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Year : 2018  |  Volume : 52  |  Issue : 1  |  Page : 87-90
Spontaneous conventional osteosarcoma transformation of a chondroblastoma: A case report and literature review

1 Department of Orthopaedics, Hospital Pulau Pinang, Penang, Malaysia
2 Department of Orthopaedic Surgery, University Malaya Medical Center, Jalan Universiti, Kuala Lumpur, Malaysia
3 Department of Pathology, Hospital Pulau Pinang, Penang, Malaysia

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Date of Web Publication10-Jan-2018


Chondroblastomas are a primary benign cartilaginous tumor that accounts for approximately 1% of all benign bone tumors. Primarily they are treated by curettage. The patient presented 4years after a successfully treated chondroblastoma (curettage and Bone cement). Wide resection of the proximal tibia with endoprosthesis replacement was done. Lung CT showed multiple lung metastasis and despite starting chemotherapy, he succumbed to the disease. We discuss regarding the possibilities of “aggressive” chondroblastoma and more recently termed chondroblastoma-like osteosarcoma which is a separate entity from chondroblastoma. Aggressiveness in chondroblastoma can be 1 of 3 types as follows: 1. benign chondroblastoma with lung metastasis. 2. malignant chondroblastoma. 3. subsequent malignant transformation of benign chondroblastoma. We have attempted to review the literature and describe the “aggressive” chondroblastoma and chondroblastoma-like osteosarcoma in this report.

Keywords: Aggressive chondroblastoma, sarcomatous transformation, secondary osteosarcoma
MeSH terms: Chondroblastoma, tumor, osteosarcoma, aggressiveness, review literature

How to cite this article:
Narhari P, Haseeb A, Lee S, Singh VA. Spontaneous conventional osteosarcoma transformation of a chondroblastoma: A case report and literature review. Indian J Orthop 2018;52:87-90

How to cite this URL:
Narhari P, Haseeb A, Lee S, Singh VA. Spontaneous conventional osteosarcoma transformation of a chondroblastoma: A case report and literature review. Indian J Orthop [serial online] 2018 [cited 2019 Dec 13];52:87-90. Available from:

   Introduction Top

Chondroblastomas are a primary benign cartilaginous tumor that accounts for approximately 1% of all benign bone tumors.[1] They are commonly seen at the epiphysis region in an immature long bone.[2] Despite being benign, they do metastasis to the lung in 2% of cases. Chondroblastomas are primarily treated by curettage. Historically, radiation was used to achieve local control in selected cases, and this accounted for some post-irradiation sarcoma.3 Precaution is taken to minimize damage to the adjacent physeal plate. Commonly the remaining cavity is filled with either bone graft or cement to achieve stability and prevent joint collapse. In recent years, radio-frequency ablation is carried out and it gives promising results.[4] As these treatments are considered intralesional, they carry a risk of local recurrence of 8%–40%.[5],[6] In the past, irradiation was not uncommon in treating chondroblastoma, and this accounted for some post-irradiation sarcoma. Malignancy associated with chondroblastoma without irradiation was unheard of until 1970 when Sirsat reported a case of chondroblastoma eventually presenting as a high-grade undifferentiated sarcoma.[7] We report a case of benign chondroblastoma which subsequently manifested as high-grade conventional osteosarcoma. As far as we are concerned, this is a first of such case ever reported in the literature. We will discuss the three different types of aggressive chondroblastoma and additionally also discuss regarding a variant of osteosarcoma known as chondroblastoma-like osteosarcoma.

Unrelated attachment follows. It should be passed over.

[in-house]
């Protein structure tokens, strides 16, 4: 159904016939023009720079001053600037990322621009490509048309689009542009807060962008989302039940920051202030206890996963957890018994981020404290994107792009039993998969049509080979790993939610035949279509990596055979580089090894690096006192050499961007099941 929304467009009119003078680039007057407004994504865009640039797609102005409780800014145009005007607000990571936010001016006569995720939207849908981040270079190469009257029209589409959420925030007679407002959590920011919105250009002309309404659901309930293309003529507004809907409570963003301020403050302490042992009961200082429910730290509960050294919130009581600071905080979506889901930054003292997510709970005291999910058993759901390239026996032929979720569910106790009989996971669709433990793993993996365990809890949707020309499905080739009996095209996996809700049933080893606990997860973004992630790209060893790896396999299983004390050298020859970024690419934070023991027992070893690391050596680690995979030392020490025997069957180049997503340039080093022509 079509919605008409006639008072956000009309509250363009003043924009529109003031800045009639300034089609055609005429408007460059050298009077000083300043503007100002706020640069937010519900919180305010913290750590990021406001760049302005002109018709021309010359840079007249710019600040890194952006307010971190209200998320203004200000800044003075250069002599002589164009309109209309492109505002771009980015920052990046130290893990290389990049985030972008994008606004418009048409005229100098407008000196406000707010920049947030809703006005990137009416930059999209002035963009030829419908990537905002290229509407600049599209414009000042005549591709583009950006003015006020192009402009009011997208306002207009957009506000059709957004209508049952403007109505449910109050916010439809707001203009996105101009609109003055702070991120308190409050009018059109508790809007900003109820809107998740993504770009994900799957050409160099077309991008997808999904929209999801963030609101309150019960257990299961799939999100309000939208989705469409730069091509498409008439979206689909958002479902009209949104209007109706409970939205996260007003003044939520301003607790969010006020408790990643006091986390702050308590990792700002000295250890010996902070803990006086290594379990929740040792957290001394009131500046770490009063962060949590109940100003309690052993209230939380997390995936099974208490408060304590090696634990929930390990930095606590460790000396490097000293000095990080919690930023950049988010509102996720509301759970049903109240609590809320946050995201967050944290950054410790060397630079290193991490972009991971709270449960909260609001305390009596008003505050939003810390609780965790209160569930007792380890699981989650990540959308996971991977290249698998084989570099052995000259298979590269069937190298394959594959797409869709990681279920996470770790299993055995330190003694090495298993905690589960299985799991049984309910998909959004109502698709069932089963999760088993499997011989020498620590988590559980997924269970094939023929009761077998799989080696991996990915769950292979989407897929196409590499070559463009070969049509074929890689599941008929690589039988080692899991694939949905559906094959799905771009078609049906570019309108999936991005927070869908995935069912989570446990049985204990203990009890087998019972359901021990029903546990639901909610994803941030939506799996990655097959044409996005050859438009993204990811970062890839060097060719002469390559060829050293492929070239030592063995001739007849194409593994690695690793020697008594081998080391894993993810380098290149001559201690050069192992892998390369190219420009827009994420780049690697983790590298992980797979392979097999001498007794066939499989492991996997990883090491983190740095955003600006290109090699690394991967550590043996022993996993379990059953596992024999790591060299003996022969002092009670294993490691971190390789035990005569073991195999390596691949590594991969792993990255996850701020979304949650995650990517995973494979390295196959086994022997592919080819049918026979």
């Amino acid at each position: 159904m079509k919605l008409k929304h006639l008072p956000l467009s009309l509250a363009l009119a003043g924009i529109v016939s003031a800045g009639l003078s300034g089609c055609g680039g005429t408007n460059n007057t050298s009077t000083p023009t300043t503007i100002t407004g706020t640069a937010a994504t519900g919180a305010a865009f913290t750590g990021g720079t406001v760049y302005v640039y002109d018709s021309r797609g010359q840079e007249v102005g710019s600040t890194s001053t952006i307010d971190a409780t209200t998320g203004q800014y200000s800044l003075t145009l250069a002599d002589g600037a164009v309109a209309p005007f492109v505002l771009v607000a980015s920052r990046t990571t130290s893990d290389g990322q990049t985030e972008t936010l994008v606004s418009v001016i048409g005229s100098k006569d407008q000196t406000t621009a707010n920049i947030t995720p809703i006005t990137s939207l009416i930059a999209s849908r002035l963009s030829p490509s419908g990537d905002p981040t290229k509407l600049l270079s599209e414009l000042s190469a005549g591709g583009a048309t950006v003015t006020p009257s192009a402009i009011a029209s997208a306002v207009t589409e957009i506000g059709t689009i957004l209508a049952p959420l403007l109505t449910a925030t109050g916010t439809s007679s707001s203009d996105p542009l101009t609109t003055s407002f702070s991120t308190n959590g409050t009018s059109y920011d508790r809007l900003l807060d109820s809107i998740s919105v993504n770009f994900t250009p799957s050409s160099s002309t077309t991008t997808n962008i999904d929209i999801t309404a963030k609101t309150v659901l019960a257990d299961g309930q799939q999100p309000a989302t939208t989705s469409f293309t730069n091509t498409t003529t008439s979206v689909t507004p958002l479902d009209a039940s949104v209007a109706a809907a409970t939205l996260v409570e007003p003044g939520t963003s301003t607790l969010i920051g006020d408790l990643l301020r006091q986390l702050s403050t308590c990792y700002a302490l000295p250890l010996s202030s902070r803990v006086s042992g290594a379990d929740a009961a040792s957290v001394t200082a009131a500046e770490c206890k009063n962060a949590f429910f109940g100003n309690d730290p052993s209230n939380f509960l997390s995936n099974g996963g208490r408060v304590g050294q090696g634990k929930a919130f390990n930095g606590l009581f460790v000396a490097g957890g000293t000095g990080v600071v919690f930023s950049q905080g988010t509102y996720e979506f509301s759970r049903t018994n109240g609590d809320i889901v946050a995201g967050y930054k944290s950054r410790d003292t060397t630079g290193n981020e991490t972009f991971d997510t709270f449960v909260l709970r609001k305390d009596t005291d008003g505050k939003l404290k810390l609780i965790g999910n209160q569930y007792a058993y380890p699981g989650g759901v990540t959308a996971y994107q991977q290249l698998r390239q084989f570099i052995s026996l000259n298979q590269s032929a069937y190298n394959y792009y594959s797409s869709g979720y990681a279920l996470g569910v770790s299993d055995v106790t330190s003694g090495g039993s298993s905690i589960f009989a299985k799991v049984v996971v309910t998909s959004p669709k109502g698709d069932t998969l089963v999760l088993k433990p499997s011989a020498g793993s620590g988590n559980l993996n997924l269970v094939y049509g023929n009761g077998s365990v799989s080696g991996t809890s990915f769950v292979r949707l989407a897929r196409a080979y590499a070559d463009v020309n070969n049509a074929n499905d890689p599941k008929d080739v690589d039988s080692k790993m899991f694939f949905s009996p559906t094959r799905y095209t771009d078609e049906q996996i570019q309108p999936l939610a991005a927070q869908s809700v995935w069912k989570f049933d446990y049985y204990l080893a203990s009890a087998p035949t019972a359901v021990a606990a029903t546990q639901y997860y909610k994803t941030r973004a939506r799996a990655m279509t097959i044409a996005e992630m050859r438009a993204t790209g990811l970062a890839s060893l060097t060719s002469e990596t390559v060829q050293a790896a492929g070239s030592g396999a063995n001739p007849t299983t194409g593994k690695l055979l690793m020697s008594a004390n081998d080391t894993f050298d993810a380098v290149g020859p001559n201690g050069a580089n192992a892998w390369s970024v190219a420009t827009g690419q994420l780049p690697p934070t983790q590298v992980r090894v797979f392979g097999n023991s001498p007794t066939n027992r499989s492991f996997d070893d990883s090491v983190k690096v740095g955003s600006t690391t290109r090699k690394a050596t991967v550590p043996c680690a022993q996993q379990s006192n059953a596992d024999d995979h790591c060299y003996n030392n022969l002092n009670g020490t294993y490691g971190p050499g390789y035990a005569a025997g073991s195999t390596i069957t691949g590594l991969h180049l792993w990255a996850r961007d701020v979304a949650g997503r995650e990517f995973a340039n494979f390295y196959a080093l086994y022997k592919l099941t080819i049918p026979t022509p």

Case Report Top

A 29-year-old male presented with a painful swelling over his right knee for 4months duration in 2011. The plain radiograph showed an eccentric lytic lesion over the epiphysis of right proximal tibia [Figure1]a. Open biopsy confirmed chondroblastoma extended curettage and bone using Bone cement [Polymethyl methacrylate (PMMA)] was performed. The final diagnosis remained as chondroblastoma [Figure2]a, [Figure2]b, [Figure2]c. He was followed up monthly for the first 3months, then 3monthly for a year and 6monthly until he developed local recurrence. At each followup, clinical palpation and X-ray were performed to look for local recurrence. He was symptom free for the next 4years. In 2015, he presented to the followup clinic with pain and swelling over the right knee. Plain radiograph revealed a lytic lesion just adjacent to previous PMMA cement in keeping with local recurrence [Figure1]b. Magnetic resonance imaging showed a homogenous lesion adjacent to the previous bone cement [Figure1]c. Chest X-ray at this point was clear with no evidence of lung metastasis. Alkaline phosphatase and lactate dehydrogenase were within normal limit. Repeat curettage with bone cementation was done [Figure1]d for the lesion. Within a few weeks, his knee pain and swelling worsened. He was in pain, especially while weight bearing and the pain did disturb his sleep. His knee range of motion was restricted from 15° to 110° of flexion. The histopathology report from the curettage unfortunately came back as conventional osteosarcoma. Further systemic staging showed multiple small lung nodules in keeping with distance metastasis. The bone scan, however, did not pick up any skeletal metastasis. He further underwent proximal tibia wide resection with endoprosthesis reconstruction and medial gastrocnemius flap followed by adjuvant chemotherapy[Figure1]e. Postoperative, his wound healing was uncomplicated, and he started regaining good function of his right lower limb with physiotherapy. The resected specimen was send for histopathology and margins and revealed a high-grade conventional osteosarcoma[Figure2]d and [Figure2]e with close margins. The histology was reviewed and confirmed by two bone and soft-tissue pathologist as the local pathologist was well aware of the rarity of this case. The patient was started on adjuvant chemotherapy consisting of doxorubicin 25mg/m2 and cisplatin 50mg/m2. Sadly, he succumb to lung metastasis after his 3rdcycle of chemotherapy.